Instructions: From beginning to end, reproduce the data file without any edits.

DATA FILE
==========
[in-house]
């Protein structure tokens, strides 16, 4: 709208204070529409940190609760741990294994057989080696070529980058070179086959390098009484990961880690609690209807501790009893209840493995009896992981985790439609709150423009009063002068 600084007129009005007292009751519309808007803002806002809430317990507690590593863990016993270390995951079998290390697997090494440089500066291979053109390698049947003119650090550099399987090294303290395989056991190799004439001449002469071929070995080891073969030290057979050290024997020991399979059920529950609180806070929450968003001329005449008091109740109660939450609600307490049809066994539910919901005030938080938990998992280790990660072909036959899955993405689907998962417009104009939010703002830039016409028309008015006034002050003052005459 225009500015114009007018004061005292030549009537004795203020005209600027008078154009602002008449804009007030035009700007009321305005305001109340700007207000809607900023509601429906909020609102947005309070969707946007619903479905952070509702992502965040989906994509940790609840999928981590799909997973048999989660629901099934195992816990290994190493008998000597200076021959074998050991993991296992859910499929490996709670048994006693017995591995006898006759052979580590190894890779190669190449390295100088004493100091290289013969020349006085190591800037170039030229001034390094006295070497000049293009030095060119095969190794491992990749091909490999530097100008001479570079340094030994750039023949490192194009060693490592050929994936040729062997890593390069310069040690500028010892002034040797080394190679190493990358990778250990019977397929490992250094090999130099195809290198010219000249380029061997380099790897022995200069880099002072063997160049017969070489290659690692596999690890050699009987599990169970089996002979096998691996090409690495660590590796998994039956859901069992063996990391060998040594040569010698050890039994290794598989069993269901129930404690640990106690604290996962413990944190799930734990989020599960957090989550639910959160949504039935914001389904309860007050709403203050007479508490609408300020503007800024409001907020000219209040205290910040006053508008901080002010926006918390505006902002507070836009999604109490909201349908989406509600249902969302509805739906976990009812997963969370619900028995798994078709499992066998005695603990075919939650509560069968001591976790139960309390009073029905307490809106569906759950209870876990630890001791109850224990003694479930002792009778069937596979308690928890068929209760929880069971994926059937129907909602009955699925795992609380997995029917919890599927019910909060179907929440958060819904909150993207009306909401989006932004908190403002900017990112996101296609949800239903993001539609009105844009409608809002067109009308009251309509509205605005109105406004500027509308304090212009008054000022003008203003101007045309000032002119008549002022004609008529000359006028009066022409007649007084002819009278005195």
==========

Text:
[in-house]
């Protein structure tokens, strides 16, 4: 709208204070529409940190609760741990294994057989080696070529980058070179086959390098009484990961880690609690209807501790009893209840493995009896992981985790439609709150423009009063002068 600084007129009005007292009751519309808007803002806002809430317990507690590593863990016993270390995951079998290390697997090494440089500066291979053109390698049947003119650090550099399987090294303290395989056991190799004439001449002469071929070995080891073969030290057979050290024997020991399979059920529950609180806070929450968003001329005449008091109740109660939450609600307490049809066994539910919901005030938080938990998992280790990660072909036959899955993405689907998962417009104009939010703002830039016409028309008015006034002050003052005459 225009500015114009007018004061005292030549009537004795203020005209600027008078154009602002008449804009007030035009700007009321305005305001109340700007207000809607900023509601429906909020609102947005309070969707946007619903479905952070509702992502965040989906994509940790609840999928981590799909997973048999989660629901099934195992816990290994190493008998000597200076021959074998050991993991296992859910499929490996709670048994006693017995591995006898006759052979580590190894890779190669190449390295100088004493100091290289013969020349006085190591800037170039030229001034390094006295070497000049293009030095060119095969190794491992990749091909490999530097100008001479570079340094030994750039023949490192194009060693490592050929994936040729062997890593390069310069040690500028010892002034040797080394190679190493990358990778250990019977397929490992250094090999130099195809290198010219000249380029061997380099790897022995200069880099002072063997160049017969070489290659690692596999690890050699009987599990169970089996002979096998691996090409690495660590590796998994039956859901069992063996990391060998040594040569010698050890039994290794598989069993269901129930404690640990106690604290996962413990944190799930734990989020599960957090989550639910959160949504039935914001389904309860007050709403203050007479508490609408300020503007800024409001907020000219209040205290910040006053508008901080002010926006918390505006902002507070836009999604109490909201349908989406509600249902969302509805739906976990009812997963969370619900028995798994078709499992066998005695603990075919939650509560069968001591976790139960309390009073029905307490809106569906759950209870876990630890001791109850224990003694479930002792009778069937596979308690928890068929209760929880069971994926059937129907909602009955699925795992609380997995029917919890599927019910909060179907929440958060819904909150993207009306909401989006932004908190403002900017990112996101296609949800239903993001539609009105844009409608809002067109009308009251309509509205605005109105406004500027509308304090212009008054000022003008203003101007045309000032002119008549002022004609008529000359006028009066022409007649007084002819009278005195």